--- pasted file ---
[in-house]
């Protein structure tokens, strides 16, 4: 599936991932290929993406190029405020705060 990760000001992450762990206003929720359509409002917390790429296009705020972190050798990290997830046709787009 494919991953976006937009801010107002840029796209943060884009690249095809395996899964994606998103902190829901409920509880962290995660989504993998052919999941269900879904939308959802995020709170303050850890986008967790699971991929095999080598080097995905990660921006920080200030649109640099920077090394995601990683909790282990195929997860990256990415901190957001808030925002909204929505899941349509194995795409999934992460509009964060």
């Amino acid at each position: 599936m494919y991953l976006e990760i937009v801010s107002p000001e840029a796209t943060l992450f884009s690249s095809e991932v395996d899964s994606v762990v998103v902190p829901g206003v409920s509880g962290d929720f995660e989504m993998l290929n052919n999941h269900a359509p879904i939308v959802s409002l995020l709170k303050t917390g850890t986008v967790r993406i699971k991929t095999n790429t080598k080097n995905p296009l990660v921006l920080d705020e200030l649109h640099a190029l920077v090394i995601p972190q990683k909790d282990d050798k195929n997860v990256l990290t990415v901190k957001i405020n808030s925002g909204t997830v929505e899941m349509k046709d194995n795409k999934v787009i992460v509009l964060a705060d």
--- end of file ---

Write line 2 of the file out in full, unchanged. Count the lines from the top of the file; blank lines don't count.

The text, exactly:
């Protein structure tokens, strides 16, 4: 599936991932290929993406190029405020705060 990760000001992450762990206003929720359509409002917390790429296009705020972190050798990290997830046709787009 494919991953976006937009801010107002840029796209943060884009690249095809395996899964994606998103902190829901409920509880962290995660989504993998052919999941269900879904939308959802995020709170303050850890986008967790699971991929095999080598080097995905990660921006920080200030649109640099920077090394995601990683909790282990195929997860990256990415901190957001808030925002909204929505899941349509194995795409999934992460509009964060």